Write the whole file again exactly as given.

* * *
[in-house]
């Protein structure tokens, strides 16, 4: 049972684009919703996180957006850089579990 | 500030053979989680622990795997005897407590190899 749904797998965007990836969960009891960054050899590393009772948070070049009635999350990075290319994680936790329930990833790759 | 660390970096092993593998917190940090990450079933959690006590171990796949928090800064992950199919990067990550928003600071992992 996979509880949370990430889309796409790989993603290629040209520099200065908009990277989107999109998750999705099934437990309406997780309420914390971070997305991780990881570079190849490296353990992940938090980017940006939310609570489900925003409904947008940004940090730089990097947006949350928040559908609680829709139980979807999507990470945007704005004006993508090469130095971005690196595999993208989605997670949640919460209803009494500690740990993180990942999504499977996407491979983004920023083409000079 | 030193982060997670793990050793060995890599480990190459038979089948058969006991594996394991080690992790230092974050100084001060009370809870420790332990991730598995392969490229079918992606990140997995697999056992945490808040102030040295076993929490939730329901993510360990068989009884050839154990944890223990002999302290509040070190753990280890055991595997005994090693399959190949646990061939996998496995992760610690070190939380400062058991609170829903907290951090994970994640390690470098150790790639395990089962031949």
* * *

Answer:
[in-house]
């Protein structure tokens, strides 16, 4: 049972684009919703996180957006850089579990 | 500030053979989680622990795997005897407590190899 749904797998965007990836969960009891960054050899590393009772948070070049009635999350990075290319994680936790329930990833790759 | 660390970096092993593998917190940090990450079933959690006590171990796949928090800064992950199919990067990550928003600071992992 996979509880949370990430889309796409790989993603290629040209520099200065908009990277989107999109998750999705099934437990309406997780309420914390971070997305991780990881570079190849490296353990992940938090980017940006939310609570489900925003409904947008940004940090730089990097947006949350928040559908609680829709139980979807999507990470945007704005004006993508090469130095971005690196595999993208989605997670949640919460209803009494500690740990993180990942999504499977996407491979983004920023083409000079 | 030193982060997670793990050793060995890599480990190459038979089948058969006991594996394991080690992790230092974050100084001060009370809870420790332990991730598995392969490229079918992606990140997995697999056992945490808040102030040295076993929490939730329901993510360990068989009884050839154990944890223990002999302290509040070190753990280890055991595997005994090693399959190949646990061939996998496995992760610690070190939380400062058991609170829903907290951090994970994640390690470098150790790639395990089962031949």